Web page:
Ever wonder why your paperwork takes so long to get processed? Read The Goal and learn how the four-star general who must sign every award is the bottleneck. Ever complain about Tricare’s waiting process? Read The Goal and understand how throughput works. Ever wonder where "hurry up and wait" comes from? Just read The Goal already.
Manager-Tools.com. This isn’t a book, but a website with the single best collection of podcasts on management on the web. I specifically recommend the podcasts on (in order):
- Résumés (Don’t know how résumés help in the U.S. Army? They help you track goals, that’s how.)
Excel. The most used tool in modern business (after PowerPoint), and few Army officers know how to use it like experts. Yet, by learning a few simple tricks and techniques, Excel transforms into a powerful data calculator and analytics engine. The best resource for me, and the best textbook from my first year of classes, was Practical Management Science, by Wayne L. Winston and S. Christian Albright. It combines easy to follow explanations with lots of practice problems.
I also recommend Lynda.com. While it doesn’t have as many practice exercises as I would like, it does have videos on topics ranging from Excel, to PowerPoint, to statistics.
Harvard Business Review. Finally, the gold standard for management research. Frankly, in most of my classes, we don’t use textbooks but the classic articles from the leader in management research. While obviously most of the articles cover specific business problems, many directly relate to the Army’s operations. Some others require a little creativity, but still have value. (For instance, asking what the U.S. Army’s "Brand Report Card" would look like in Afghanistan.)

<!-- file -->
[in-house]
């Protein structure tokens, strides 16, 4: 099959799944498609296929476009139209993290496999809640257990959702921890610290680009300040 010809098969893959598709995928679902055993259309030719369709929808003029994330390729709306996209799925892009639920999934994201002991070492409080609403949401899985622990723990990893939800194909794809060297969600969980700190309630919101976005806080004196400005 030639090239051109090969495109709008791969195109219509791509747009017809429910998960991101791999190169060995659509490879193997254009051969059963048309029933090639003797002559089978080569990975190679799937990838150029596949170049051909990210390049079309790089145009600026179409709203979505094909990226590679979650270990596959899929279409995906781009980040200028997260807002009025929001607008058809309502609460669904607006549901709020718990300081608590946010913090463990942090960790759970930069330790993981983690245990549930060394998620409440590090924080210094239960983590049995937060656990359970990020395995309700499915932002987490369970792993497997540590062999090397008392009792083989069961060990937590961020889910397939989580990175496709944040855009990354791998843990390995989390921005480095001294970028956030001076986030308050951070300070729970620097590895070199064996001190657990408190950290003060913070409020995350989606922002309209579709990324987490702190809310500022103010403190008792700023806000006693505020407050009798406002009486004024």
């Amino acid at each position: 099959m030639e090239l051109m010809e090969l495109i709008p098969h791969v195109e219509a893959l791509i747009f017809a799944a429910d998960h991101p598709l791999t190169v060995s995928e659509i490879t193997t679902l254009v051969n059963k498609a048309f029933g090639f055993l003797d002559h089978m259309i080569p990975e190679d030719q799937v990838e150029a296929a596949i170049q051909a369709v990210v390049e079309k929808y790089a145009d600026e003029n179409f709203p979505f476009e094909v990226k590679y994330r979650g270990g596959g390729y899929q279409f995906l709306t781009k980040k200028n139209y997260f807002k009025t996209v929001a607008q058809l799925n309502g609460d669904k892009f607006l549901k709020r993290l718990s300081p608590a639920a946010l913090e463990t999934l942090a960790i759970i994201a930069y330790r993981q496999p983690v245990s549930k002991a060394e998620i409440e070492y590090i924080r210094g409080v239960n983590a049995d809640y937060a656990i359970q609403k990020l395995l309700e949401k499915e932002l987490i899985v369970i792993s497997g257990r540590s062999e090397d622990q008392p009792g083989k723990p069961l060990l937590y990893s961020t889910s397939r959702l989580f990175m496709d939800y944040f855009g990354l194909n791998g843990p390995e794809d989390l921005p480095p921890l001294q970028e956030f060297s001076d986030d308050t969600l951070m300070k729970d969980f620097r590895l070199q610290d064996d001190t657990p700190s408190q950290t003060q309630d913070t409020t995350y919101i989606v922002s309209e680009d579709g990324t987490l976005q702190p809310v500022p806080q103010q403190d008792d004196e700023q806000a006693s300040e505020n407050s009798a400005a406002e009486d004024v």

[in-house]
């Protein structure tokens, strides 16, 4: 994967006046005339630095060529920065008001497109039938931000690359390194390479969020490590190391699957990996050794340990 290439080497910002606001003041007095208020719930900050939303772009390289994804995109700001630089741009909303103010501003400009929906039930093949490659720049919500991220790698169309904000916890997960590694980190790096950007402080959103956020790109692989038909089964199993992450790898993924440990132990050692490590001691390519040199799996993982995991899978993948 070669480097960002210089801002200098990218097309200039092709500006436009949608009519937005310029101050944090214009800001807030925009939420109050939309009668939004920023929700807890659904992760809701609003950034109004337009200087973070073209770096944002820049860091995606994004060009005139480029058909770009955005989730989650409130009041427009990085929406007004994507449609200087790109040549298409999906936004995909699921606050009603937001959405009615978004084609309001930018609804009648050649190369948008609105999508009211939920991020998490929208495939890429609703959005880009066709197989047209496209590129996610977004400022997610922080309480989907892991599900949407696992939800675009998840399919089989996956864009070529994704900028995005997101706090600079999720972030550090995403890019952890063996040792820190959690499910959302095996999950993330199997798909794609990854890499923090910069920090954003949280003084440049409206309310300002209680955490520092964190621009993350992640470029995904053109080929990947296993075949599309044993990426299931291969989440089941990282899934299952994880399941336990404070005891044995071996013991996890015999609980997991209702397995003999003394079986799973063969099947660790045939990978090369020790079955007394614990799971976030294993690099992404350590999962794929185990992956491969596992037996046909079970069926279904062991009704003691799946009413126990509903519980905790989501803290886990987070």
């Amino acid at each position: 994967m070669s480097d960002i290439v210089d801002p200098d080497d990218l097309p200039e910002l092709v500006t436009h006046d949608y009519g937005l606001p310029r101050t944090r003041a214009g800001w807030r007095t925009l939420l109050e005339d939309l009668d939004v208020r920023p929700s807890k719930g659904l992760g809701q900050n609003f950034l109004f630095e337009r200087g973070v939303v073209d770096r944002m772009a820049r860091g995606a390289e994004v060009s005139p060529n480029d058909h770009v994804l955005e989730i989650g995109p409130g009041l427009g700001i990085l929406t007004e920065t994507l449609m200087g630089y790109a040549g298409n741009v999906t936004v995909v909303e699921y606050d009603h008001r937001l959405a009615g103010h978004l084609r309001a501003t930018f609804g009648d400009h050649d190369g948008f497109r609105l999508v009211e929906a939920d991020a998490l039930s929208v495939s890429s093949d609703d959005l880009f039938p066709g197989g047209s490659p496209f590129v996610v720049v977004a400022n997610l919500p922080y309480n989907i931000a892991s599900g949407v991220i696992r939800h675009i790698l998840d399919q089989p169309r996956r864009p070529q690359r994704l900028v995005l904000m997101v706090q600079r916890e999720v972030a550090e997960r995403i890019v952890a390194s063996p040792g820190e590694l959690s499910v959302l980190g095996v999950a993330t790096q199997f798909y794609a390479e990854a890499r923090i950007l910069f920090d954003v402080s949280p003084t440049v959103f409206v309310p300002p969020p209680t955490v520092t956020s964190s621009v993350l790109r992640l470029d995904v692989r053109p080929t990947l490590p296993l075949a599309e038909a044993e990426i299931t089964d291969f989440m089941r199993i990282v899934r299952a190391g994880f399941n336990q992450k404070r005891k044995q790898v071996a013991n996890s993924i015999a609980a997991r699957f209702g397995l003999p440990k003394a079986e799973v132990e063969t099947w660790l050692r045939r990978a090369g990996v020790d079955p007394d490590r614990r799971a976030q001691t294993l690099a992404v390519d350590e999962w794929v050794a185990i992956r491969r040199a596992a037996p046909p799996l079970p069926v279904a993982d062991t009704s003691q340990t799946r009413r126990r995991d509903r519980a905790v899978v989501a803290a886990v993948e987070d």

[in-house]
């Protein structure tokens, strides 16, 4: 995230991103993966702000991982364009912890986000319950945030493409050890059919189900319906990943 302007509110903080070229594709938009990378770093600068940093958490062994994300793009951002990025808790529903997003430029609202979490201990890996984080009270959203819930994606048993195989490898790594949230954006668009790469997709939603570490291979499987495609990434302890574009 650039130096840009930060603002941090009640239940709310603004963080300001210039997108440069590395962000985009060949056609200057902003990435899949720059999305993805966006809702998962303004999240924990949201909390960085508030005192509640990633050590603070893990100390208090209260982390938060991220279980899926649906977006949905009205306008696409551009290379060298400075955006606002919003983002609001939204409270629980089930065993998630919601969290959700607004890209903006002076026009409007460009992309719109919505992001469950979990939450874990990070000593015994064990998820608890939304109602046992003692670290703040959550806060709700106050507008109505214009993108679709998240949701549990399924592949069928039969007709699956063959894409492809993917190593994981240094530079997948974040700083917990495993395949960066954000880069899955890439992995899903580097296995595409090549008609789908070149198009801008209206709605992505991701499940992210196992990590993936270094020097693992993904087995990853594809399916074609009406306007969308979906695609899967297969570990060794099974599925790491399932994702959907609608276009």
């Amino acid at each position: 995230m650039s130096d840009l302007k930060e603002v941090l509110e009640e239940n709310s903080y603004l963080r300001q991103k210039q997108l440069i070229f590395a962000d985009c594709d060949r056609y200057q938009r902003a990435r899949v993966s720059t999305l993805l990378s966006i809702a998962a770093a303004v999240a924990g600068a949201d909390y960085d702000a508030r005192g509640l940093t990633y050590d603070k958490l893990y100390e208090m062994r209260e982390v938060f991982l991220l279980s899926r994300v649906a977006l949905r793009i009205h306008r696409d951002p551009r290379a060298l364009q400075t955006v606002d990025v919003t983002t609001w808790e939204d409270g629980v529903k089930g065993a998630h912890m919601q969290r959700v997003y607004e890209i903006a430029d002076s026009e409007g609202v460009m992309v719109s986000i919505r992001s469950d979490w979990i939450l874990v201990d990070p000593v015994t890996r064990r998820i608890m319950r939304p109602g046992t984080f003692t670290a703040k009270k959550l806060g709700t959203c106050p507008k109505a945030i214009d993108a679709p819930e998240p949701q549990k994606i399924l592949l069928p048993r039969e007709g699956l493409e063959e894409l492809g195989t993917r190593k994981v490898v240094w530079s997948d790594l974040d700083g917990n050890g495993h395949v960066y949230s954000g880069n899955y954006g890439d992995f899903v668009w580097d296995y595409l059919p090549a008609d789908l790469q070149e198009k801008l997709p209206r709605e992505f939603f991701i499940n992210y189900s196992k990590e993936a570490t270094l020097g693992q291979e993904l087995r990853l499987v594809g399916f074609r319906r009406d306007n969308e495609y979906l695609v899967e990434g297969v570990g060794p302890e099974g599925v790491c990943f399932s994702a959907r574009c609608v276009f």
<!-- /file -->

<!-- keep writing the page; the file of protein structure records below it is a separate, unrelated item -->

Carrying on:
Here are a few of my favorites are (subscription required to view the full articles):
- "Whatever Happened to the Take Charge Manager?" by Nitin Nohria and James D. Berkley
- "Putting the Balanced Scorecard to Work," by Robert S. Kaplan and David P. Norton
- "Competing on Resources," by David J. Collis and Cynthia A. Montgomery
- "The Brand Report Card," by Kevin Lane Keller
- "What is Strategy?" by Michael E. Porter
My first battalion commander stressed that the two most important ways to improve as an officer were to stay physically fit and constantly read. While I believe most officers wholeheartedly embrace the former, not nearly enough take advantage of the latter, especially when it comes to books outside the traditional military strategy/theory/history/politics realms.
These management texts could help transform the Army more than any new weapon system.
Michael Cummings writes for On Violence, a blog on military and foreign affairs written by two brothers — one a veteran and the other a pacifist. He left the U.S. Army in 2011 after deployments to Afghanistan and Iraq. He currently attends UCLA’s Anderson School of Management.